Friday, January 27th, 2023
Friday, January 27th, 2023

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Minnesota House committee considers climate issues, solutions

St. Paul — In 2019, the House added “climate” to the title of a committee traditionally devoted to energy. Two questions have been a key part of the group’s discussions ever since: How is climate change affecting Minnesota, and what can the state do about it?

At the Jan. 4 meeting of the House Climate and Energy Finance and Policy
Committee – its first – those topics were addressed by Heidi Roop,
director of the University of Minnesota Climate Adaptation Partnership.
She said the state is getting warmer and wetter, with winters showing
the greatest changes. She and Jamie Beck Alexander, director of Drawdown
Labs, proposed some changes they say could slow the process.

“Scientists like myself rarely use terms like ‘unequivocal,’” Roop said. But she
said scientific evidence is indeed that, when it comes to greenhouse gas
emissions being the source of climate change.

Roop said the biggest producers of greenhouse gases in Minnesota are
transportation and electricity generation, with agriculture, forestry,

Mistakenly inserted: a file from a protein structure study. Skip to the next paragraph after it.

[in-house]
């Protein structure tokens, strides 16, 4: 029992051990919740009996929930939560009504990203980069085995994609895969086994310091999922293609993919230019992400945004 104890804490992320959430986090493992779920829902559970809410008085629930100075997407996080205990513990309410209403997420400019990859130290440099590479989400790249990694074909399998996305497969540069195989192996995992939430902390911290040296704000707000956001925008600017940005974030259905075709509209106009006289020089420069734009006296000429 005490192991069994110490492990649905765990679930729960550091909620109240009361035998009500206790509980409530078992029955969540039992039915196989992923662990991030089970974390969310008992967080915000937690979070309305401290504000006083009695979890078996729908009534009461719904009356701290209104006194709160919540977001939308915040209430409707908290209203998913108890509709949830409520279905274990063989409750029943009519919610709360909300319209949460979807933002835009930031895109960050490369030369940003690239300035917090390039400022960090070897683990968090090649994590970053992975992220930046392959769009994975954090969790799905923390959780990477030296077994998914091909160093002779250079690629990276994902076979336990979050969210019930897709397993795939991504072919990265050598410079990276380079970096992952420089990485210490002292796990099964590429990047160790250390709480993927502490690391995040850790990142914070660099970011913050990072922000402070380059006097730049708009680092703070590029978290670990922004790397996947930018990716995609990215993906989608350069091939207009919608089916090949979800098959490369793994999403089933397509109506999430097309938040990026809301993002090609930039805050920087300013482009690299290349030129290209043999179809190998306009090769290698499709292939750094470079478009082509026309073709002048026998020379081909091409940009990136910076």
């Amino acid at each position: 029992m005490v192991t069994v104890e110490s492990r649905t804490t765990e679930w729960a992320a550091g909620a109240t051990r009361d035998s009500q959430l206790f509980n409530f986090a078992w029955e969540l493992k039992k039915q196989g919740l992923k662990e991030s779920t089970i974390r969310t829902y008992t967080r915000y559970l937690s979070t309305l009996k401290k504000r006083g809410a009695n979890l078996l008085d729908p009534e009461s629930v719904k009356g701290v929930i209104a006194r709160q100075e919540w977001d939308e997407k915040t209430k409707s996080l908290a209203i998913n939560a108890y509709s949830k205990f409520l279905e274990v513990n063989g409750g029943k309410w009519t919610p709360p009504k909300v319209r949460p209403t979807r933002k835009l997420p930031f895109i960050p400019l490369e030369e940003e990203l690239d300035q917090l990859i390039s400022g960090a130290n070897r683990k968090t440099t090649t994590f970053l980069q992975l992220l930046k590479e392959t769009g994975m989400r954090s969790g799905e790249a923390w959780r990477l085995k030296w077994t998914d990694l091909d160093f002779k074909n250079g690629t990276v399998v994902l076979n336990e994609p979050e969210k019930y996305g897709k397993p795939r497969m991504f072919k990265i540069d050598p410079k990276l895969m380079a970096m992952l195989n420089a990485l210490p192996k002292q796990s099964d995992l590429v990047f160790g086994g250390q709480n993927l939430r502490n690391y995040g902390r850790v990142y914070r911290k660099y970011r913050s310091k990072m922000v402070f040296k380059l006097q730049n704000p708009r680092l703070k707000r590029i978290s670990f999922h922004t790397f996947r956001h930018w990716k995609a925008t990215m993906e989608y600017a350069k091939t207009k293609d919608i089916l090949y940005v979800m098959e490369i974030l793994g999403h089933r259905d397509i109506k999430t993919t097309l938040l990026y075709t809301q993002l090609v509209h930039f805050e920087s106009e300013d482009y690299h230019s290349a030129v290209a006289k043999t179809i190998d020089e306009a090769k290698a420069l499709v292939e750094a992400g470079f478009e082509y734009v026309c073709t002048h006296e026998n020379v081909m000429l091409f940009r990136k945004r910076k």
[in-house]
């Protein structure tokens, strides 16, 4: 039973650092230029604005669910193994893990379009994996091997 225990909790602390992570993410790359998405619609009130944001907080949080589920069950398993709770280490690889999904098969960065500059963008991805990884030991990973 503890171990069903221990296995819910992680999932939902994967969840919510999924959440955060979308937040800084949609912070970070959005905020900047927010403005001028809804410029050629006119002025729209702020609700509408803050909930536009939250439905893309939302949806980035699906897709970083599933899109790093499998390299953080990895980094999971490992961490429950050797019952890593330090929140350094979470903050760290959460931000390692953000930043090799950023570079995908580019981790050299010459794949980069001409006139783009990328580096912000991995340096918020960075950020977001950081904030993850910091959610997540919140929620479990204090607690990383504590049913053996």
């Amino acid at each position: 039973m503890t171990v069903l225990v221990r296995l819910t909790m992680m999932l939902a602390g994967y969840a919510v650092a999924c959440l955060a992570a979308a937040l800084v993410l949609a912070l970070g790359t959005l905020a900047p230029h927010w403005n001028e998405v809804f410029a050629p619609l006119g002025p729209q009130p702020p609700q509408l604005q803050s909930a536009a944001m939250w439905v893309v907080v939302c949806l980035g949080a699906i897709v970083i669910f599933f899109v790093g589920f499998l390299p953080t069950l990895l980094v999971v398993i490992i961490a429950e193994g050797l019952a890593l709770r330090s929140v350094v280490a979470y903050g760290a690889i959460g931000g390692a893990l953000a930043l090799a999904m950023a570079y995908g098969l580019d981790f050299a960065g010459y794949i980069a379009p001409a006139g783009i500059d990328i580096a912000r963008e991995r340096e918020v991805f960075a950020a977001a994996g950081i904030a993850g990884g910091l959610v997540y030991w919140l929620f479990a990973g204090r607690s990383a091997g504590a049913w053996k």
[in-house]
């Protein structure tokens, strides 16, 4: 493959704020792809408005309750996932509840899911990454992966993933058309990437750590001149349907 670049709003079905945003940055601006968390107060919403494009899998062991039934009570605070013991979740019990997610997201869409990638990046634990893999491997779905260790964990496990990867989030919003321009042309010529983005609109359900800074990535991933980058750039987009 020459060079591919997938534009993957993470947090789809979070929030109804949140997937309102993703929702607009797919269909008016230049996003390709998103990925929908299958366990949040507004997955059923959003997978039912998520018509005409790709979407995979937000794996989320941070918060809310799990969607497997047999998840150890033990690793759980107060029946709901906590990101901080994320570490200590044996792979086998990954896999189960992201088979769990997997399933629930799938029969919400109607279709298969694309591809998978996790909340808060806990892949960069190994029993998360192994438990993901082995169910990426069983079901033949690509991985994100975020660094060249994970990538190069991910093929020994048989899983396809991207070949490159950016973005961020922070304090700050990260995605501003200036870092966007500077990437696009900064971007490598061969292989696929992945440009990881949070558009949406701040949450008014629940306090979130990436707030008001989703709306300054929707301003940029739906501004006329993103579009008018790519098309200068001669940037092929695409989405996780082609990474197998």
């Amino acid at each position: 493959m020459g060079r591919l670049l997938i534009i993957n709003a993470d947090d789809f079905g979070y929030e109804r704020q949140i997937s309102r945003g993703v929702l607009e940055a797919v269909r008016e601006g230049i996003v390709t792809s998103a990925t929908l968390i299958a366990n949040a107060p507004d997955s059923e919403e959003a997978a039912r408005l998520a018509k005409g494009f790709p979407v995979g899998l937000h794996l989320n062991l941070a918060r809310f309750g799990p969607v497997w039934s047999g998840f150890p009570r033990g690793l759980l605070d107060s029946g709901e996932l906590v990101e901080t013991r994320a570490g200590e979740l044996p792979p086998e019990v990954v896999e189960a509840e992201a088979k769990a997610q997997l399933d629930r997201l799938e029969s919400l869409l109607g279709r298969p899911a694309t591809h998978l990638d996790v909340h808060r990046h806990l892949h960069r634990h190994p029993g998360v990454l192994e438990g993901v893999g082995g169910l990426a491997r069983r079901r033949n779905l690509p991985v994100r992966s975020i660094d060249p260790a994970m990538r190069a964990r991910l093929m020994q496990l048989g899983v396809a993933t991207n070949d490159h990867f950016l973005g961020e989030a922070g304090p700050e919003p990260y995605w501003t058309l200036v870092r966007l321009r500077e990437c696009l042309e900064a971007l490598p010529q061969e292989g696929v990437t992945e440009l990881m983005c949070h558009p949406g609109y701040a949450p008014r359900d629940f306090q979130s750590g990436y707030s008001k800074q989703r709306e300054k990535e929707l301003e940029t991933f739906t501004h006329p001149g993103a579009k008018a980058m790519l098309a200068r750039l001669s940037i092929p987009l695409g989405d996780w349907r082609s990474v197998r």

and land use not far behind. Between 2005 and 2018, all three sectors
have reduced their emissions in the state, with electricity generation
making the most progress (29%).

But we’re still “missing our targets” in reducing emissions on a statewide scale, Roop said.

The state’s average annual
temperature is up 3 degrees Fahrenheit since 1895, she said, while
winter lows in the northern third of the state have risen 7.3 degrees
Fahrenheit, and 6 degrees in central Minnesota, she said.

Roop also said that by mid-century, the state is projected to experience
somewhere between five and 25 more days with temperatures above 90
degrees each year. Saying that 10 of the state’s wettest and warmest
years on record have occurred since 1995, Roop warned of the effects
that extreme heat and increased precipitation could have on health,
infrastructure, and the economy.

So what can be done? Roop advocates for more resilient infrastructure to
prepare for the changes, and by 2050 the state should substantially
reduce emissions and balance them with carbon storage in landscapes,
such as increased forestation.

Rep. Marion O’Neill, R-Maple Lake, suggested that the state’s grasslands
should also be a point of focus, something with which Roop concurred.

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